Behavioral Ecology and Sociobiology

, Volume 64, Issue 10, pp 1711–1720 | Cite as

Impact of time since collection on avian eggshell color: a comparison of museum and fresh egg specimens

  • Phillip Cassey
  • Golo Maurer
  • Camille Duval
  • John G. Ewen
  • Mark E. Hauber


Studies of avian eggshell coloration have been a long-standing research focus in behavioral evolutionary ecology. Museum collections have provided a widely used resource because they allow efficient sampling across broad temporal, geographical, and taxonomic ranges, even for species that are rare and for which sampling in the wild is ethically or practically unwarranted. We used reflectance spectrophotometry across the avian visual spectrum to compare eggshell color of specimens of the song thrush (Turdus philomelos) in two museums (Natural History Museum, UK and Auckland Museum, New Zealand) with each other and with eggshells collected fresh in New Zealand. These data enabled us to test the effects of source and storage in different museums, as well as time since collection, across four metrics of eggshell coloration: blue-green and ultraviolet chroma, overall brightness, and the spectral coefficient of variation. Variation within an egg, within a clutch, and among clutches, was similar between the two museum datasets but different from those of fresh eggs. We found significant differences in all four metrics between the collections, and that fresh eggshells reflected stronger in the blue-green wavelength than in museum eggs. This difference is most likely due to different preservation techniques and storage histories. Furthermore, an effect of time since collection was only apparent in the blue-green chroma and was higher in more recent museum eggshell samples. Our results support the use of historic museum samples in intraspecific studies of shell coloration providing that efforts are made to compare specimens, which were collected during similar periods.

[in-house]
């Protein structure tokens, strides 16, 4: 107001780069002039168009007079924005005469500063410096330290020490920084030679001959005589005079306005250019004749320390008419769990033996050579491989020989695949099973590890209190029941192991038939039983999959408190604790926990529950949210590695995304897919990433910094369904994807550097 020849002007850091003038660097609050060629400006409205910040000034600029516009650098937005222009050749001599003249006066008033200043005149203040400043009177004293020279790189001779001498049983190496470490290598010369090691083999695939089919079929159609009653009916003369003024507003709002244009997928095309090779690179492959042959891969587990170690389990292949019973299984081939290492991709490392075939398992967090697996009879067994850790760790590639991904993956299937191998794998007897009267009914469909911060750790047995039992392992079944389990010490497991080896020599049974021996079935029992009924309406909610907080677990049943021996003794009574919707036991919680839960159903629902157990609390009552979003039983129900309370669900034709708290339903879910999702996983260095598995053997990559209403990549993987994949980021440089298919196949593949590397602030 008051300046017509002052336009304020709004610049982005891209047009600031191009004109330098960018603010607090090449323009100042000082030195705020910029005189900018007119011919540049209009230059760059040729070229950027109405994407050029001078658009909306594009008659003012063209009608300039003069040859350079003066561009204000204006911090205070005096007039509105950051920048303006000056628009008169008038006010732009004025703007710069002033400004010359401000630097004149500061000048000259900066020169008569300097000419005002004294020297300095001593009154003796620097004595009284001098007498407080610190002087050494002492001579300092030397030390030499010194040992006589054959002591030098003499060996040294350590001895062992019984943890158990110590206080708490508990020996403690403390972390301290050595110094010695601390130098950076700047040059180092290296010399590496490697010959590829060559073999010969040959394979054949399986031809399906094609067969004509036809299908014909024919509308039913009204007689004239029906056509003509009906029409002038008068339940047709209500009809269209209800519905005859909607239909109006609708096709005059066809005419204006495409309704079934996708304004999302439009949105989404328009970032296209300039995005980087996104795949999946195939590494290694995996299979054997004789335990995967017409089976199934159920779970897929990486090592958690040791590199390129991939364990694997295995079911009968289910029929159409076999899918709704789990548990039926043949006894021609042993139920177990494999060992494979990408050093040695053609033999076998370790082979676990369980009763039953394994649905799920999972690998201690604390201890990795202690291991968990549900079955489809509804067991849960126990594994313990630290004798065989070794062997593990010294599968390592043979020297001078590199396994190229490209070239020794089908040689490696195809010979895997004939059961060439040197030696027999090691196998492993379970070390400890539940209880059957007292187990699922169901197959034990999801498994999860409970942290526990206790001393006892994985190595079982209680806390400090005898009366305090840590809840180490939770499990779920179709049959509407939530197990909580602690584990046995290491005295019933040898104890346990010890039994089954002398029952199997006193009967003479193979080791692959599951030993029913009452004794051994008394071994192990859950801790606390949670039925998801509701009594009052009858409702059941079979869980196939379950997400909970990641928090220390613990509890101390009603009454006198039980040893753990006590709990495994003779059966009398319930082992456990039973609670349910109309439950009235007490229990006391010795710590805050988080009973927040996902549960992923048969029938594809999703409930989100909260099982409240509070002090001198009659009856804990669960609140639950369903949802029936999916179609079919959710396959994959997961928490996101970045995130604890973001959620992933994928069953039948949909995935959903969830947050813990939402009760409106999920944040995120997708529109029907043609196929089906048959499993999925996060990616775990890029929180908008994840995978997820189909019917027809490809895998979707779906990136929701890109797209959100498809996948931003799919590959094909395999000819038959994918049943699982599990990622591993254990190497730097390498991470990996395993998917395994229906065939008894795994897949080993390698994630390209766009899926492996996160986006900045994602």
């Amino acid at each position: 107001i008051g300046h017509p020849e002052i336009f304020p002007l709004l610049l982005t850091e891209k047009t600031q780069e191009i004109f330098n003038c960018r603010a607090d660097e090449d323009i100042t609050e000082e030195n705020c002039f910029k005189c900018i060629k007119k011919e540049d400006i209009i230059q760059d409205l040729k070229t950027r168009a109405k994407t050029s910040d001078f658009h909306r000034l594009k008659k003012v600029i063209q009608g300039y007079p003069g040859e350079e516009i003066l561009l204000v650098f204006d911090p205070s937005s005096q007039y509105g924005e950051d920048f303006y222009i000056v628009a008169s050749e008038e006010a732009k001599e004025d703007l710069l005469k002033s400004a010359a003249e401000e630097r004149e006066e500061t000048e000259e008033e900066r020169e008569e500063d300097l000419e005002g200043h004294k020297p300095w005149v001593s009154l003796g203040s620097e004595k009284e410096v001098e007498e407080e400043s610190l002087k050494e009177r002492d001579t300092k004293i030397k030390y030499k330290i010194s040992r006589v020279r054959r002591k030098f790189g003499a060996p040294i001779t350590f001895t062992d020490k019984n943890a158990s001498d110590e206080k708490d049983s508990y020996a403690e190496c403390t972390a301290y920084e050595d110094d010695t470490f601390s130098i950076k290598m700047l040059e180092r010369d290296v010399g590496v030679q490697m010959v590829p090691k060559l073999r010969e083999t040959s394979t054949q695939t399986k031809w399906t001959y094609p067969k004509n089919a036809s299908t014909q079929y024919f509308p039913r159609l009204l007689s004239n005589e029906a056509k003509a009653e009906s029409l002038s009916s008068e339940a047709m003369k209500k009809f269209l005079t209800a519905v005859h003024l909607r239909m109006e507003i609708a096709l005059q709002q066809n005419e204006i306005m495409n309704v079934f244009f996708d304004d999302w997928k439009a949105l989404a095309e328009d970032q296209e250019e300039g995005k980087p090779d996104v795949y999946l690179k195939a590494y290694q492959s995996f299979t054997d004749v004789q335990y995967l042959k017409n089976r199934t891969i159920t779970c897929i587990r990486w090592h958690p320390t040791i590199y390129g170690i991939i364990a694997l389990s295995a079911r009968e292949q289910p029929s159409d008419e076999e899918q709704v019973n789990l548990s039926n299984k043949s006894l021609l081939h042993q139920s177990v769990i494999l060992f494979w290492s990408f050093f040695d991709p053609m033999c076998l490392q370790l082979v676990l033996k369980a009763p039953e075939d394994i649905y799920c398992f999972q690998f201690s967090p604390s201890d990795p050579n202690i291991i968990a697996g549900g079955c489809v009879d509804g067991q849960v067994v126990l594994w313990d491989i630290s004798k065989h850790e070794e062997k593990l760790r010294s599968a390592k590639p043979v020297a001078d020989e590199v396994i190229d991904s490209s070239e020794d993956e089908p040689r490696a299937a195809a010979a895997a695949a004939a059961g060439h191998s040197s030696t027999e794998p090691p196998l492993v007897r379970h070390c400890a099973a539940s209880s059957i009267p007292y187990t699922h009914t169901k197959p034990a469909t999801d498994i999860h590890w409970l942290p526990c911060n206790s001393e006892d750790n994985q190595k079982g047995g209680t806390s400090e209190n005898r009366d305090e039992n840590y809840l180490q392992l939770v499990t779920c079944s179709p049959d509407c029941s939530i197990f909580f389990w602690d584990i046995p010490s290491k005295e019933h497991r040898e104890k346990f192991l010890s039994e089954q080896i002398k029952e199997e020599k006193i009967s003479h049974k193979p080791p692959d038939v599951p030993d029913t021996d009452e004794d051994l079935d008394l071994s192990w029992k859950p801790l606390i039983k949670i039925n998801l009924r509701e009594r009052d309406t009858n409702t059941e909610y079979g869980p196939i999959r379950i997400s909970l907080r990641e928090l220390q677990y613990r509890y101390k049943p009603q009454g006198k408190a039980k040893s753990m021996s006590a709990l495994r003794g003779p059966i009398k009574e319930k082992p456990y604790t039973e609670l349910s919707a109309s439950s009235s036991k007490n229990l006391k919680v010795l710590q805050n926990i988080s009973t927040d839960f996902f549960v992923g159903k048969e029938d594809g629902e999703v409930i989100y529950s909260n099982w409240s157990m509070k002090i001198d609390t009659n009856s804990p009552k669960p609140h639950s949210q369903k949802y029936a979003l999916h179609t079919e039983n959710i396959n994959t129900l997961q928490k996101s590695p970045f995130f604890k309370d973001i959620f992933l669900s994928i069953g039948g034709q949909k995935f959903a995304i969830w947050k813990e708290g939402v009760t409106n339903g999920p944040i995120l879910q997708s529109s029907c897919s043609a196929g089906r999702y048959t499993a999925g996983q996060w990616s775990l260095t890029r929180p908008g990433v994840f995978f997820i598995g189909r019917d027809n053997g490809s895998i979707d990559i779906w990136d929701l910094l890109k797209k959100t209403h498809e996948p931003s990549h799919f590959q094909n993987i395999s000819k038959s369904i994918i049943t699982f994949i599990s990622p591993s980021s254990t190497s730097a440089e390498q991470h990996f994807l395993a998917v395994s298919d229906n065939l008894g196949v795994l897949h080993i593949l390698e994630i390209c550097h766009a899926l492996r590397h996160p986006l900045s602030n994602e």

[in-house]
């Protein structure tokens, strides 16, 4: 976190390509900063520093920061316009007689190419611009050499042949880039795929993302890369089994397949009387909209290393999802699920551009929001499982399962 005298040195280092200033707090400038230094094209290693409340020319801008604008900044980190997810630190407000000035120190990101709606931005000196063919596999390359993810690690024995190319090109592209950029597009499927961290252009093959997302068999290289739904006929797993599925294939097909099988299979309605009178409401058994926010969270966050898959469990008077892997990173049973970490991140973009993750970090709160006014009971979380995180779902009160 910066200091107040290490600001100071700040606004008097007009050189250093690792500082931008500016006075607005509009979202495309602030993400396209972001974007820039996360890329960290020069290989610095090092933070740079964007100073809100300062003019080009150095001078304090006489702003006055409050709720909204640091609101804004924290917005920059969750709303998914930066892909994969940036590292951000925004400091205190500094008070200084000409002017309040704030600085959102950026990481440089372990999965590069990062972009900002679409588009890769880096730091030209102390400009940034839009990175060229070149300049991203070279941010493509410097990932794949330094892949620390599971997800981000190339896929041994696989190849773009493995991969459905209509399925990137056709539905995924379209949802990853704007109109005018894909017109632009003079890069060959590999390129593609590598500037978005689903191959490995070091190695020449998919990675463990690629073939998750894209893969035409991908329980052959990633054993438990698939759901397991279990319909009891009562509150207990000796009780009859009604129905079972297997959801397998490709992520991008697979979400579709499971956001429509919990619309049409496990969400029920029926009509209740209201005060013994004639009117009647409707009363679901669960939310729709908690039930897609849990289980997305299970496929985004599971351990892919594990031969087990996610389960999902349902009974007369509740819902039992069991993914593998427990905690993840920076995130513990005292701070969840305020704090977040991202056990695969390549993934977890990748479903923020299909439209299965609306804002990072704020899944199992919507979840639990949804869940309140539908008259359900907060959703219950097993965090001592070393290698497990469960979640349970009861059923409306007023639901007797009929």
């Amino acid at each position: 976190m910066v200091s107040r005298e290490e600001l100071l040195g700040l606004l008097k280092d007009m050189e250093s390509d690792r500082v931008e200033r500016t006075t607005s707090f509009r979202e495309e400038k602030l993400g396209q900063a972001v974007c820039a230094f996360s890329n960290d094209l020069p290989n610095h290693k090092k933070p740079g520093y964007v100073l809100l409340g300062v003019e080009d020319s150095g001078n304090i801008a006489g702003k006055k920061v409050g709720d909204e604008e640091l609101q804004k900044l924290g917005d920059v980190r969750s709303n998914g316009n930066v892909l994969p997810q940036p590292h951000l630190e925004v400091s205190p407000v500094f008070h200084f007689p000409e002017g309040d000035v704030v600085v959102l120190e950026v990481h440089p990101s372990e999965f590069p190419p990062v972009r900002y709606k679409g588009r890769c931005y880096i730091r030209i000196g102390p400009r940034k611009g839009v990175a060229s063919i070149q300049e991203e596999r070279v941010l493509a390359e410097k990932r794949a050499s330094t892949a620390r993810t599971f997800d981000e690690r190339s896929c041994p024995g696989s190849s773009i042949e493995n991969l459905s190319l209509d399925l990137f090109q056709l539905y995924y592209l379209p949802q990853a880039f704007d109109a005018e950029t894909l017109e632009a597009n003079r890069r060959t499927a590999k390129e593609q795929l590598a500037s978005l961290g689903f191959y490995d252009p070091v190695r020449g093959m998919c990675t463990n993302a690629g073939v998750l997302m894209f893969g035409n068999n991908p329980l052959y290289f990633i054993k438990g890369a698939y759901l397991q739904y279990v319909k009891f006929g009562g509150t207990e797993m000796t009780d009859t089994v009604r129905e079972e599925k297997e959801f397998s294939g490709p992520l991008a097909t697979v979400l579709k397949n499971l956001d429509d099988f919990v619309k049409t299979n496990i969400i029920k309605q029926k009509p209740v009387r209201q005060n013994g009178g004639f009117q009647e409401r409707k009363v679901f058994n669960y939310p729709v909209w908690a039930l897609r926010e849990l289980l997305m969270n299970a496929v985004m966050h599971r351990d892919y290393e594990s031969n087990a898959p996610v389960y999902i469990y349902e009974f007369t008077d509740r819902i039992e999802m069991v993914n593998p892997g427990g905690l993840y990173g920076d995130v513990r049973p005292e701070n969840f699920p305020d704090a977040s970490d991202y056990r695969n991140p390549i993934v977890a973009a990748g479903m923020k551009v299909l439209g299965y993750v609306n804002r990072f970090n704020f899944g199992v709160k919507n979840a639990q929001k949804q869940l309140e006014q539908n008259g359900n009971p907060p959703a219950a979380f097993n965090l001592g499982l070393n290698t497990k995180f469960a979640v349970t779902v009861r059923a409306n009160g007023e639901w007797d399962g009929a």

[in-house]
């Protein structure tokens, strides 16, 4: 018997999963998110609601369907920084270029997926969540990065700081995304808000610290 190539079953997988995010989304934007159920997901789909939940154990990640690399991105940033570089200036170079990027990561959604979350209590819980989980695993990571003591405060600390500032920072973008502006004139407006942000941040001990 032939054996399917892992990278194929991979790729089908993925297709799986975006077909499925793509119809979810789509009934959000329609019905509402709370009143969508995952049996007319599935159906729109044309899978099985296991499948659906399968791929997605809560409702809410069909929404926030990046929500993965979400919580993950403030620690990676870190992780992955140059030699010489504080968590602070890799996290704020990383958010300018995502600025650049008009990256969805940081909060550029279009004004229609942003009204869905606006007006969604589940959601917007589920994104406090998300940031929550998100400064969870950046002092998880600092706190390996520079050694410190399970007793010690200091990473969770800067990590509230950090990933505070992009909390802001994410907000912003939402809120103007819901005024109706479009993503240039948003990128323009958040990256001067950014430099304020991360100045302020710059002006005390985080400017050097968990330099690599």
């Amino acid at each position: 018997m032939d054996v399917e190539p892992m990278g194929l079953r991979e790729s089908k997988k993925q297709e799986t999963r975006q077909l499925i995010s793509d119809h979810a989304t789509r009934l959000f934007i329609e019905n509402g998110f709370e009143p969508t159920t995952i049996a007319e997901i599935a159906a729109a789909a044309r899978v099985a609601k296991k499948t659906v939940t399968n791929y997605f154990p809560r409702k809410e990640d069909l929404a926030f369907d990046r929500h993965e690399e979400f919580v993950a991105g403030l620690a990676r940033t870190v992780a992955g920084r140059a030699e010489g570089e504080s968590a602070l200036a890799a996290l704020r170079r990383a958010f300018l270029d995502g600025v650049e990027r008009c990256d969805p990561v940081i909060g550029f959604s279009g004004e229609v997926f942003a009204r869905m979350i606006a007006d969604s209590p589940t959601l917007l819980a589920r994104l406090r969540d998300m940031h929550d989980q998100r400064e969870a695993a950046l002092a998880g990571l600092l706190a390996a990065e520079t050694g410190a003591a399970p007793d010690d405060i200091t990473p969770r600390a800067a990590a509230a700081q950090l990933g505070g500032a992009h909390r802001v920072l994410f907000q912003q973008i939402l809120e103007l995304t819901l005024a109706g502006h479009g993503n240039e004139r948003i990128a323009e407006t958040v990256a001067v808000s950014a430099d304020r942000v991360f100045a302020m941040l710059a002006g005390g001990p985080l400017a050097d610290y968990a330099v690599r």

Birds Egg color Fading Reflectance spectrophotometry Ultraviolet 



We are extremely grateful to Douglas Russell, Robert Prŷs-Jones (NHM, Tring), and Brian Gill (Auckland Museum) for assisting us with access to museum collections. Doug Armstrong provided housing in New Zealand and Nikki MacArthur helped locate nests. An earlier version of this manuscript was considerably improved by constructive comments from László Garamszegi and two anonymous reviewers. This study would not have been possible without the practical support and advice of Rebecca Boulton. Funding was provided by a Leverhulme Trust Project Grant and a Human Frontier Science Program Young Investigator Grant to PC and MEH.

Conflict of interest

The authors declare that they have no conflict of interest.


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Copyright information

© Springer-Verlag 2010

Authors and Affiliations

  • Phillip Cassey
    • 1
  • Golo Maurer
    • 1
  • Camille Duval
    • 1
  • John G. Ewen
    • 2
  • Mark E. Hauber
    • 3
  1. 1.Centre for Ornithology, School of BiosciencesBirmingham UniversityEdgbastonUK
  2. 2.Institute of ZoologyLondonUK
  3. 3.Department of PsychologyHunter College of the City University of New YorkNew YorkUSA

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